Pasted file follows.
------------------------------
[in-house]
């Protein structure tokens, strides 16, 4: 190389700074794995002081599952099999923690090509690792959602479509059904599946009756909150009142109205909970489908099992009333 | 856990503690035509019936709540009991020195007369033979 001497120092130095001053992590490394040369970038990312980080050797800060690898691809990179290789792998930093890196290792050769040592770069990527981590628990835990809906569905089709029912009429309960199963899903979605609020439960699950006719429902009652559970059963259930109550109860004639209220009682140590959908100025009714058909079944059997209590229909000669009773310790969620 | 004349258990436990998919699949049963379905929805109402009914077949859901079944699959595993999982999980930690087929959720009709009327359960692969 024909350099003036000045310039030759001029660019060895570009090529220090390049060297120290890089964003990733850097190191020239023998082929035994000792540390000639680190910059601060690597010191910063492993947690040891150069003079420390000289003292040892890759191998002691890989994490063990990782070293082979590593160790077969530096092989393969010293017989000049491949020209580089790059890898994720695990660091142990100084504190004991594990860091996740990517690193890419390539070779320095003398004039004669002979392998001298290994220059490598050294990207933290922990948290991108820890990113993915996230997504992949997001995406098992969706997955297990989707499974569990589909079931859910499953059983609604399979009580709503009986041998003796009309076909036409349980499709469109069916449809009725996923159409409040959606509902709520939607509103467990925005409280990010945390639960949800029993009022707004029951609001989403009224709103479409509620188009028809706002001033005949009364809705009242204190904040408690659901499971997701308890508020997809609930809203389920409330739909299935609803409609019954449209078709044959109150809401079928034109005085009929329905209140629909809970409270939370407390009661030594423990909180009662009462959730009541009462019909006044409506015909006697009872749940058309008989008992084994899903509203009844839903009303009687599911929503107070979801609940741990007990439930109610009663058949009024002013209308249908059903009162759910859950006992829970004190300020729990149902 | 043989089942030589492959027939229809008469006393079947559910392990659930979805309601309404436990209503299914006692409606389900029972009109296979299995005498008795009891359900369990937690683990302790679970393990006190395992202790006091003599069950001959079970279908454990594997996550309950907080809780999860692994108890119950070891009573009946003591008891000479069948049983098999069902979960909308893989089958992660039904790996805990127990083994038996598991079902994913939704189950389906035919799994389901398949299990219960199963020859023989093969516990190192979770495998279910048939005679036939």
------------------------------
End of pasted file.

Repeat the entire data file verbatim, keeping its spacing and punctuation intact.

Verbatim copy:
[in-house]
């Protein structure tokens, strides 16, 4: 190389700074794995002081599952099999923690090509690792959602479509059904599946009756909150009142109205909970489908099992009333 | 856990503690035509019936709540009991020195007369033979 001497120092130095001053992590490394040369970038990312980080050797800060690898691809990179290789792998930093890196290792050769040592770069990527981590628990835990809906569905089709029912009429309960199963899903979605609020439960699950006719429902009652559970059963259930109550109860004639209220009682140590959908100025009714058909079944059997209590229909000669009773310790969620 | 004349258990436990998919699949049963379905929805109402009914077949859901079944699959595993999982999980930690087929959720009709009327359960692969 024909350099003036000045310039030759001029660019060895570009090529220090390049060297120290890089964003990733850097190191020239023998082929035994000792540390000639680190910059601060690597010191910063492993947690040891150069003079420390000289003292040892890759191998002691890989994490063990990782070293082979590593160790077969530096092989393969010293017989000049491949020209580089790059890898994720695990660091142990100084504190004991594990860091996740990517690193890419390539070779320095003398004039004669002979392998001298290994220059490598050294990207933290922990948290991108820890990113993915996230997504992949997001995406098992969706997955297990989707499974569990589909079931859910499953059983609604399979009580709503009986041998003796009309076909036409349980499709469109069916449809009725996923159409409040959606509902709520939607509103467990925005409280990010945390639960949800029993009022707004029951609001989403009224709103479409509620188009028809706002001033005949009364809705009242204190904040408690659901499971997701308890508020997809609930809203389920409330739909299935609803409609019954449209078709044959109150809401079928034109005085009929329905209140629909809970409270939370407390009661030594423990909180009662009462959730009541009462019909006044409506015909006697009872749940058309008989008992084994899903509203009844839903009303009687599911929503107070979801609940741990007990439930109610009663058949009024002013209308249908059903009162759910859950006992829970004190300020729990149902 | 043989089942030589492959027939229809008469006393079947559910392990659930979805309601309404436990209503299914006692409606389900029972009109296979299995005498008795009891359900369990937690683990302790679970393990006190395992202790006091003599069950001959079970279908454990594997996550309950907080809780999860692994108890119950070891009573009946003591008891000479069948049983098999069902979960909308893989089958992660039904790996805990127990083994038996598991079902994913939704189950389906035919799994389901398949299990219960199963020859023989093969516990190192979770495998279910048939005679036939």